Well I’ll be dammed! The beavers are back in Scotland

Posted by Jonathan Broom on 16 May 2018
Related property: Witch'S Pool
Well I’ll be dammed! The beavers are back in Scotland

Witch'S Pool is part of the Holiday Property Bond portfolio offering exclusive access to over 1,400 properties to its 42,000 investors across more than 30 locations. You can find out more about Witch'S Pool here, but first some important information about the Holiday Property Bond. It is designed to provide holidays for life but it is an investment product so subject to charges, your capital is at risk and you may not be able to cash in during the first two years. For further details please read "How HPB Works"

Holidaymakers at Witch’s Pool go there primarily for the fishing: during the season the beautiful River Ericht is a great place to catch salmon, trout and grilse. (Though it’s worth pointing out that skiers like Witch’s Pool too, during the winter; the site is only a 40-minute, 25-mile drive from the Glenshee Ski Centre, the UK’s largest ski area.)

But if angling should pall, why not pay a visit to a local beaver colony? The River Tay Catchment – of which the Ericht is a part – now plays host to more than 50 separate beaver settlements, some close to Blairgowrie, about a mile and a half from Witch’s Pool.

Widely hunted for its fur and meat, the Eurasian beaver became extinct in Britain in the 16th Century. Today, however, one of the world’s largest rodents has made a comeback: wild, ‘free-living’ beaver populations can be found in Kent, Gloucestershire, Devon (on the River Otter, funnily enough), and particularly in Scotland.

Looking back to the turn of the millennium, what brought the beavers back to Scotland was probably 80% happenstance and 20% intention.

In the early noughties a number were released (by mistake or deliberately), or escaped from wildlife parks. Scottish Natural Heritage (an arm of the Scottish government) was all for removing them; however, pressure from the Royal Zoological Society of Scotland, the Scottish Wildlife Trust and Forestry Commission Scotland caused the government to change its mind.

Pressure – and time. Observation over a prolonged period seemed to indicate that the beavers were, on the whole, a force for good: a missing element in Scotland’s natural biodiversity. So, in a spirit of environmental pragmatism, the government threw its weight behind a reintroduction programme: the first ‘official’ beavers were introduced in 2009, and in November 2016 the government announced that beavers could remain permanently, and would be given protected status as a native species within Scotland.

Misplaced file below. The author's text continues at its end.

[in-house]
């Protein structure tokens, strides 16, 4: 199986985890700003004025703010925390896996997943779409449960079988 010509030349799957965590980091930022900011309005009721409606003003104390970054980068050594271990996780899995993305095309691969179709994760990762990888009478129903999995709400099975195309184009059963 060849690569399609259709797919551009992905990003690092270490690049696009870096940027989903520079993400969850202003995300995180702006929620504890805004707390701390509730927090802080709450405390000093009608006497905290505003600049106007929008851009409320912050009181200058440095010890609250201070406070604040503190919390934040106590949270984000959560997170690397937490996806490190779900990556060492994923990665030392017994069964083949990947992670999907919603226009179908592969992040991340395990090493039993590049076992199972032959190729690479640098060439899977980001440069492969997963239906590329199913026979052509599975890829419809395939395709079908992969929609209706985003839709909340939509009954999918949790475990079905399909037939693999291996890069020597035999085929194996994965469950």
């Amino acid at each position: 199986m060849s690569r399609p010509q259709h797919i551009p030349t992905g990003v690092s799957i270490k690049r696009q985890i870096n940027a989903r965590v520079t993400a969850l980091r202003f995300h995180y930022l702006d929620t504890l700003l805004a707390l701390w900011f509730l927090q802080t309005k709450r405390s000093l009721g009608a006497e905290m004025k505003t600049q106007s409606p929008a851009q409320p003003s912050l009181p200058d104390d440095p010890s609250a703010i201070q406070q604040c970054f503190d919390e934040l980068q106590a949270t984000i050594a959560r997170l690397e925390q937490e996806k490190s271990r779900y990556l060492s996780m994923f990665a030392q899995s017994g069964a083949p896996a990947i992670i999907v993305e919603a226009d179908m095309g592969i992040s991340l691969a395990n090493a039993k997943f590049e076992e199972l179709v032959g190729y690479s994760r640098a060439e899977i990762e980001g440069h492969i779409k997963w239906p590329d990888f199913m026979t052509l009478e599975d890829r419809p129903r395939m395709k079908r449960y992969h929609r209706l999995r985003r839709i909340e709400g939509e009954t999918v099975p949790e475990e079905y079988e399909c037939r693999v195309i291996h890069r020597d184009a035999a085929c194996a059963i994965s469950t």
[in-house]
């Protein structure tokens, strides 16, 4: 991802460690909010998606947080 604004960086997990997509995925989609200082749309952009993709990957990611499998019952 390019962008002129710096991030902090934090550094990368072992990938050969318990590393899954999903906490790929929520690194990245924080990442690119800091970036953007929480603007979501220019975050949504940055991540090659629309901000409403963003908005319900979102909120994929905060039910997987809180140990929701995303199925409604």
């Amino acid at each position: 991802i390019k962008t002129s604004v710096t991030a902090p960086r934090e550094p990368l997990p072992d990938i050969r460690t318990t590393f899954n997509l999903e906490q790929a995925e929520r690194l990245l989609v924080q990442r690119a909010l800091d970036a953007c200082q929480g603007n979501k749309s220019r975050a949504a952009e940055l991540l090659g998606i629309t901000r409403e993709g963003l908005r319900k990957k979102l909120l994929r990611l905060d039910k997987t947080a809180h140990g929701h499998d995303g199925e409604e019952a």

A Eurasian beaver: comfortable on land...

According to the Scottish Beaver Trial, a department within the Scottish Wildlife Trust: “The beaver is known as a ‘keystone species’ in forest and riparian environments. There are few species which have such significant and positive influences on ecosystem health and function. By modifying their habitats beavers have a positive effect on biodiversity. The modifications to their local environment can bring enormous benefits to other species including otters, water shrews, water voles, birds, invertebrates... and create more diverse habitats.”

...but even happier in the water

Not everyone has welcomed the reintroduction – farmers in particular remain incensed because the beavers’ inveterate tree-felling, logging and dam-building is perceived as altering water courses, undermining flood plains and so on, which could adversely affect both crops and livestock; but the overall consensus is that the reintroduction of these fascinating creatures is doing more good than harm: their dams, which they build to protectively raise water levels around their lodges upstream, help to balance local ecology by attracting species which prefer slow-moving water, such as frogs and damsel flies.

And if, as an angler, you do take time out of your quest to land ‘the one that got away’ in order to go and say hello to a returning British native, do please remember to thank him or her.

Because beaver ponds have been shown to have a beneficial effect on trout and salmon populations too.

Jonathan Broom

Jonathan Broom

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